Some of the comments to Stephen Lubben's post on "overhead" raised the longstanding complaint about high fee awards in New York and Delaware Chapter 11 cases. We all know the academic and political condemnations of Chapter 11 as merely a feast for lawyers.
It's important to remember, though, that the possibility of higher attorney's fees was considered a feature, not a bug, when the Code was enacted in 1978. Or, more precisely, the liberalization of fee awards was intended to attract lawyers (the elite bar) who had largely shunned bankruptcy practice after the New Deal-era bankruptcy reforms. There's no doubt that the overall quality of representation in business bankruptcy cases has increased markedly since 1978, along with the cost of that representation. That's why I don't understand those critics whose objections really seem to be about the presence of large, sophisticated (and expensive) national law firms in Chapter 11 cases.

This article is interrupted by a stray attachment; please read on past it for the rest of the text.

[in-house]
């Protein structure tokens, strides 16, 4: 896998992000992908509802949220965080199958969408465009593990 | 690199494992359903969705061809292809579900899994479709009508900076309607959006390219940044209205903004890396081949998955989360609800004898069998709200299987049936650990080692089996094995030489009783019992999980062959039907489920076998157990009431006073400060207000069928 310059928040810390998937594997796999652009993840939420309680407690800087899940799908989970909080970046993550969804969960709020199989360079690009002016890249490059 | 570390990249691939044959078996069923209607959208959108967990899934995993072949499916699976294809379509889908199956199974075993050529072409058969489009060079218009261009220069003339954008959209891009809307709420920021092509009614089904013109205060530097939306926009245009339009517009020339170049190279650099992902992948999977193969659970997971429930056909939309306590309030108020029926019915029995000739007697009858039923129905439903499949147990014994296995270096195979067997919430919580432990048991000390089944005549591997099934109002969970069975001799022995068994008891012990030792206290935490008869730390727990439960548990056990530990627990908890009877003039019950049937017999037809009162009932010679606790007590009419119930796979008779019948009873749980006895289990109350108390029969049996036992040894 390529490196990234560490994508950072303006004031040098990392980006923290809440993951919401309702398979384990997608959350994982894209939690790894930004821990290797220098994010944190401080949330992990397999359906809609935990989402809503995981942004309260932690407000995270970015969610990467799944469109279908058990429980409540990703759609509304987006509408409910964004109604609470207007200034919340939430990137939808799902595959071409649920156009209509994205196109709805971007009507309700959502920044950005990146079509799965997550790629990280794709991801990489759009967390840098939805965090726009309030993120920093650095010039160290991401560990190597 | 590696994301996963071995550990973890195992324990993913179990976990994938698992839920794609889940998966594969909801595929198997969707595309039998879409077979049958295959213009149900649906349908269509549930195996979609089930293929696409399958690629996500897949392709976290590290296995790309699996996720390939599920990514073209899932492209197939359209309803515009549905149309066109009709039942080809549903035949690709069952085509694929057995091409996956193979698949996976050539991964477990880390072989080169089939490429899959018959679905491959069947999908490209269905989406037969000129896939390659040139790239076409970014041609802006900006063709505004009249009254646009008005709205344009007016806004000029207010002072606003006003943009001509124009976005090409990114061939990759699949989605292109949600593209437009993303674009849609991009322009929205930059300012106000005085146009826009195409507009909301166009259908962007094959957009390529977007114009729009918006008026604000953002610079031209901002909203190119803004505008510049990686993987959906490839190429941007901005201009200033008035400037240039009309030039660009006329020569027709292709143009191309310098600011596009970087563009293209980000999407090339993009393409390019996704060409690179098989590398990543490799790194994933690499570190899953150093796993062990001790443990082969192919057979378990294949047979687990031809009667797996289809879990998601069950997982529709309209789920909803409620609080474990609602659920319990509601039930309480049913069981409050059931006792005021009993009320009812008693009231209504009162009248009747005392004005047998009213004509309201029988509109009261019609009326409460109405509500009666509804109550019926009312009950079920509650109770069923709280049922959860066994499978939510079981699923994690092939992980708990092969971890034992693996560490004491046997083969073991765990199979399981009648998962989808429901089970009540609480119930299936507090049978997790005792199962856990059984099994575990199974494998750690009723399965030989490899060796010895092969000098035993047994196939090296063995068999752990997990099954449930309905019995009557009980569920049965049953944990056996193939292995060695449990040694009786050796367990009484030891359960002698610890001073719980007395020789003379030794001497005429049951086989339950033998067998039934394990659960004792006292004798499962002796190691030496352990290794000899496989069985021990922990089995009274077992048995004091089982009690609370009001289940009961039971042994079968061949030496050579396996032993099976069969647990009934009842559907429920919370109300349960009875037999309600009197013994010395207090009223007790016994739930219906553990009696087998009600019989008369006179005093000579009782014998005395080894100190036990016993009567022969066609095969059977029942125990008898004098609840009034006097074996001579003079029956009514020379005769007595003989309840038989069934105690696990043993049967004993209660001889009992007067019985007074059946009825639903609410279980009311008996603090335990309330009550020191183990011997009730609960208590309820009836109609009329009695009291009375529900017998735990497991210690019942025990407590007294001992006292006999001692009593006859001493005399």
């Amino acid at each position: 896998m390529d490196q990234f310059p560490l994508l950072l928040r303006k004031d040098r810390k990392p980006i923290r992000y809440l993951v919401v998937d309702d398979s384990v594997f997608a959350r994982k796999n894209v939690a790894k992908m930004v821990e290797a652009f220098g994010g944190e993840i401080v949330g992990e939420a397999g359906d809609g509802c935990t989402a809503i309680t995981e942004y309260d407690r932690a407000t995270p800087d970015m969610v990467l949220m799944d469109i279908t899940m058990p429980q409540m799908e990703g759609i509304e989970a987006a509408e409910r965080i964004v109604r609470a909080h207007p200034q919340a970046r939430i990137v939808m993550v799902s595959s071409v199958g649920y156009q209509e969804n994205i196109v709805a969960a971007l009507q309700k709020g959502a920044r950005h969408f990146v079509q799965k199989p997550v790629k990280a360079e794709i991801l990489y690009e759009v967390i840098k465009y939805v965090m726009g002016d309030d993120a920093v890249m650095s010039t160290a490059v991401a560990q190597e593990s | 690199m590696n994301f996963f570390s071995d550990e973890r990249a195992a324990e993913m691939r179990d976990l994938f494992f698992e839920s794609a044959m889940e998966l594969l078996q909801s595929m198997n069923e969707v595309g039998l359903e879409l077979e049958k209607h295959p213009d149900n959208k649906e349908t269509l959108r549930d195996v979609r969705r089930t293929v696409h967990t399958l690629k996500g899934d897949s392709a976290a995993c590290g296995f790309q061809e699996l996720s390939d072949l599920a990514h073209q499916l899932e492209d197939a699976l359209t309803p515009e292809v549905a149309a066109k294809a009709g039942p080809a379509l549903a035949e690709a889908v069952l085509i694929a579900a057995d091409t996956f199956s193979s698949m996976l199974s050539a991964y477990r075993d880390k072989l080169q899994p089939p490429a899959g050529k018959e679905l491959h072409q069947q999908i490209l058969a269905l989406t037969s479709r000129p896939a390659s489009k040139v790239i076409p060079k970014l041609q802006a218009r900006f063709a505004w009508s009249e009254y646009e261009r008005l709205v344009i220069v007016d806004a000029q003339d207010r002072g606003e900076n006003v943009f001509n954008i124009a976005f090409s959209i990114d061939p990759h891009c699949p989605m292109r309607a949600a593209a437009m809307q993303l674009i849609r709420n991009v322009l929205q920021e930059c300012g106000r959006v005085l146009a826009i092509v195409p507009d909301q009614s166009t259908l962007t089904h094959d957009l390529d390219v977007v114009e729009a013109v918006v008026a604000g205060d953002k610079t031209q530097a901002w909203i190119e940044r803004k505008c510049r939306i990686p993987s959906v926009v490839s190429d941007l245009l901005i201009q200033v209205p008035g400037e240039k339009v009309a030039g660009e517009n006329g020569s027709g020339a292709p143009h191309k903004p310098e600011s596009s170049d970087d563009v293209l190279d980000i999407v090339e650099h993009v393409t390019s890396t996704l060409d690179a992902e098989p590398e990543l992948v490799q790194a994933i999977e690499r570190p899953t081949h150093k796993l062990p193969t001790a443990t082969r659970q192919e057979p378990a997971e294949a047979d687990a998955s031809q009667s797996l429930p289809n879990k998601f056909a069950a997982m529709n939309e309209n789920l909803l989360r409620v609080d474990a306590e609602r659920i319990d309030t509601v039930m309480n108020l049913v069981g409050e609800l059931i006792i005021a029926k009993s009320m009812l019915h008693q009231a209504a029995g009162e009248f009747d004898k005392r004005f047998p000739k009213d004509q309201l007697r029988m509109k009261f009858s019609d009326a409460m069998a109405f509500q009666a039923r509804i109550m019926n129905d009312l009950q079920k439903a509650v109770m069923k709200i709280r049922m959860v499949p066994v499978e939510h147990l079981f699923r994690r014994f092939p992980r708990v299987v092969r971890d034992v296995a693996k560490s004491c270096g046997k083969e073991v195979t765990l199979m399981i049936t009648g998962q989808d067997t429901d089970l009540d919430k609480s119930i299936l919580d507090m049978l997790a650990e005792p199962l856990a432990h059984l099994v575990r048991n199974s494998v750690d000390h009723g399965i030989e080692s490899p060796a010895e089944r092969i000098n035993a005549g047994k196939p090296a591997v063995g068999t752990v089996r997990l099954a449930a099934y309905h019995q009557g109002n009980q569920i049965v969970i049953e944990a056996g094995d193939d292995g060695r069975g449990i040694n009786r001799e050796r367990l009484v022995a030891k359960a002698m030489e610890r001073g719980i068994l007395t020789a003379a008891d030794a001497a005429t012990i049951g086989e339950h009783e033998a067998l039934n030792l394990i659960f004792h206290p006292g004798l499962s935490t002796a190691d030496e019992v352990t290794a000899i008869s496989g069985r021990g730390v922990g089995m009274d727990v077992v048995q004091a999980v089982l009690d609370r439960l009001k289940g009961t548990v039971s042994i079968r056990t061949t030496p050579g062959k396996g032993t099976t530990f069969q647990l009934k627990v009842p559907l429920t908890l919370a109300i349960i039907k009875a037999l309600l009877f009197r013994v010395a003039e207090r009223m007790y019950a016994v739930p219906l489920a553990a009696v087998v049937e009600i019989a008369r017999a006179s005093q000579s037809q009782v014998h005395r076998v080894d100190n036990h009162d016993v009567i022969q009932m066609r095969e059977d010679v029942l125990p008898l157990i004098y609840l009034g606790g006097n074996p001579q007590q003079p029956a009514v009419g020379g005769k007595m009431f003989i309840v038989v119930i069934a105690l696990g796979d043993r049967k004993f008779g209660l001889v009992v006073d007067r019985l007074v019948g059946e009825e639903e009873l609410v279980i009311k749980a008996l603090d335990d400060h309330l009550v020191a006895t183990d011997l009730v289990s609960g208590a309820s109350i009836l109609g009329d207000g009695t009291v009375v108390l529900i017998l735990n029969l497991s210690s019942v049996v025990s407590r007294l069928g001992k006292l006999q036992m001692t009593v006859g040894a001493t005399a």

Of course, high fee awards come out of the pockets of unsecured creditors, who don't have much say in hiring the attorneys. The system needs an outsider monitor to take account of that inherent principal-agent problem, and that's where the US Trustee plays a crucial role. But anyone who has practiced in New York knows that the US Trustee's Office has not always been predictable in its fee objections. The overhead argument is an example.